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Green light for green screen - new film studio to be built at Bentwaters

PUBLISHED: 21:03 30 October 2017 | UPDATED: 21:03 30 October 2017

Detectorists was filmed in Suffolk. Picture: MATT TILLER

Detectorists was filmed in Suffolk. Picture: MATT TILLER

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Suffolk is set to take a leading role in the UK's fast growing screen industry after ambitious proposals for a new film studio were given the green light.

A CGI-image showing how the film studio complex would look at the former Bentwaters air base. Picture: JEFF COPPARDA CGI-image showing how the film studio complex would look at the former Bentwaters air base. Picture: JEFF COPPARD

Bentwaters Parks said it was keen to start building as soon as possible after its application to develop 12 acres of the former USAF base, near Woodbridge, received unanimous support at today’s Suffolk Coastal planning meeting.

The new development will see a main studio built to provide 34,000 sq ft of space for filming of blockbuster movies, television shows, music videos and more, while nine old military buildings will be converted for associated uses.

It was announced in 1993 that Bentwaters, built in 1942 and taken over by the US Air Force in 1952, would be closing.

Suffolk has already established itself as a desirable location for the screen industry, with its own dedicated film office – Suffolk Screen – launched with funding from local councils.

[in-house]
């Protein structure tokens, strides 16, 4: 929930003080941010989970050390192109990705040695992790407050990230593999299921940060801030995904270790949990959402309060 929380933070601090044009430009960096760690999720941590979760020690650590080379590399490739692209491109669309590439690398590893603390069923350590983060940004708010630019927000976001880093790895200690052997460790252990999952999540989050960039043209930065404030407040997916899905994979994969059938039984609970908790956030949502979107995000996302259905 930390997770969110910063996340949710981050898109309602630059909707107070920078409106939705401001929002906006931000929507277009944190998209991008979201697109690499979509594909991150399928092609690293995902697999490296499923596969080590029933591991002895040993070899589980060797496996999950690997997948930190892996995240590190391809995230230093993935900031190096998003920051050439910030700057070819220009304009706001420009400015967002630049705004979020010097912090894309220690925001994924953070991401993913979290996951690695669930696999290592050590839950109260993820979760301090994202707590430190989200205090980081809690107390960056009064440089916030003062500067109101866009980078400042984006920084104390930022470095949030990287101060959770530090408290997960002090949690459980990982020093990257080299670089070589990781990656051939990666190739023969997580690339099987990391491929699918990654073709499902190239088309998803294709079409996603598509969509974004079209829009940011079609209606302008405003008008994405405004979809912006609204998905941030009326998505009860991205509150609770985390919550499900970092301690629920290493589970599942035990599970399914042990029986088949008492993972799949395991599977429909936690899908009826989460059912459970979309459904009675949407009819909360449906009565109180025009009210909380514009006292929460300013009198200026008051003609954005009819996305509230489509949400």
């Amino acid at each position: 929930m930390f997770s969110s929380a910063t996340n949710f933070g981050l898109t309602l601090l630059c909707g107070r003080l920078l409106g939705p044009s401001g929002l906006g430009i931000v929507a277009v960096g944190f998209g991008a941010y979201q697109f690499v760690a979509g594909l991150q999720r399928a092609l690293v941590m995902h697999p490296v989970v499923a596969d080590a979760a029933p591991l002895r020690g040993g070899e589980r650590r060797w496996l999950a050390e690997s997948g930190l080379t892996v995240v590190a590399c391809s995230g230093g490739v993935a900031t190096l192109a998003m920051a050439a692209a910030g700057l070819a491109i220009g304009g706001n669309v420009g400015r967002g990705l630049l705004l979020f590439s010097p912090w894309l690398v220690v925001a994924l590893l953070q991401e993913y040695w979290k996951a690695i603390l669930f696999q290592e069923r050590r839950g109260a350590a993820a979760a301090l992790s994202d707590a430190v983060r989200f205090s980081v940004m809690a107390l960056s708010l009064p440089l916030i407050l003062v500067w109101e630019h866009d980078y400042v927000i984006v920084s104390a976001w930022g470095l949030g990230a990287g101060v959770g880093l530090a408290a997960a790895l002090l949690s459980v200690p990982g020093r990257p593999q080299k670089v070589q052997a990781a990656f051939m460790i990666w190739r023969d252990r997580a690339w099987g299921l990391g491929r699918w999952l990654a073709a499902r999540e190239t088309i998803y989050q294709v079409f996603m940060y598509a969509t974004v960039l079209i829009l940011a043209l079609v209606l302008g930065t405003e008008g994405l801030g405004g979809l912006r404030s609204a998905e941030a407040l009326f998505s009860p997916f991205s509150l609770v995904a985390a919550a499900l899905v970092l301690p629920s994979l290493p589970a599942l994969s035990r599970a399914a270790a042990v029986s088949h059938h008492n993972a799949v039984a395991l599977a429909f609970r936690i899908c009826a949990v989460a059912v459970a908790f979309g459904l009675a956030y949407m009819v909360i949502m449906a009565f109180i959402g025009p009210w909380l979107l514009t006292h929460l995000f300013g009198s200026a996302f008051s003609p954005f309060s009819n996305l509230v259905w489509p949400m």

Bentwaters owner Sarah Brown (right) with Screen Suffolk director Karen Everett at the Screen Suffolk launch in LondonBentwaters owner Sarah Brown (right) with Screen Suffolk director Karen Everett at the Screen Suffolk launch in London

Suffolk has already attracted several well known productions, such as the BBC’s Detectorists, filmed around Framlingham, and A Child in Time, some of which was shot in Shingle Street.

Steven Bainbridge, speaking on behalf of the applicants at the meeting, said the new studios had been conceived out of this aspiration. He said the site had been selected because of its “inherent suitability and burgeoning creative hub”.

When quizzed about how Suffolk could take the “lion share” of the growing screen industries market, Mr Bainbridge said that as the second tallest studios in the country it had all the necessary infrastructure “and even a few unique extras”.

Sarah Brown, from Bentwaters Parks, told committee members she was also “passionate” about using the studios to give young people opportunities in the industry.

Bentwaters has a Cold War Museum - pictured here one of the exhibits, the newly restored A-10 Thunderbolt II, which went on public display in September. Picture: SIMON PARKER/BCWMBentwaters has a Cold War Museum - pictured here one of the exhibits, the newly restored A-10 Thunderbolt II, which went on public display in September. Picture: SIMON PARKER/BCWM

Planning chairman Debbie McCallum praised the applicants for bringing “one of the most exciting projects to come to Suffolk Coastal in years”. Council leader Ray Herring said the proposals offered an “excellent opportunity to bring high quality employment”.

The only concerns had been raised by Eyke Parish Council about traffic volumes. Several committee members also suggested the development should be supported by better infrastructure, in discussions with Suffolk County Council.

Speaking after the meeting, Mrs Brown said it was “exciting” to have been given the approval and she was keen to get building.

“Now it’s about following through and making sure we get it right – which I’m sure we will,” she added. “With recent developments, it is the perfect time to do it.”

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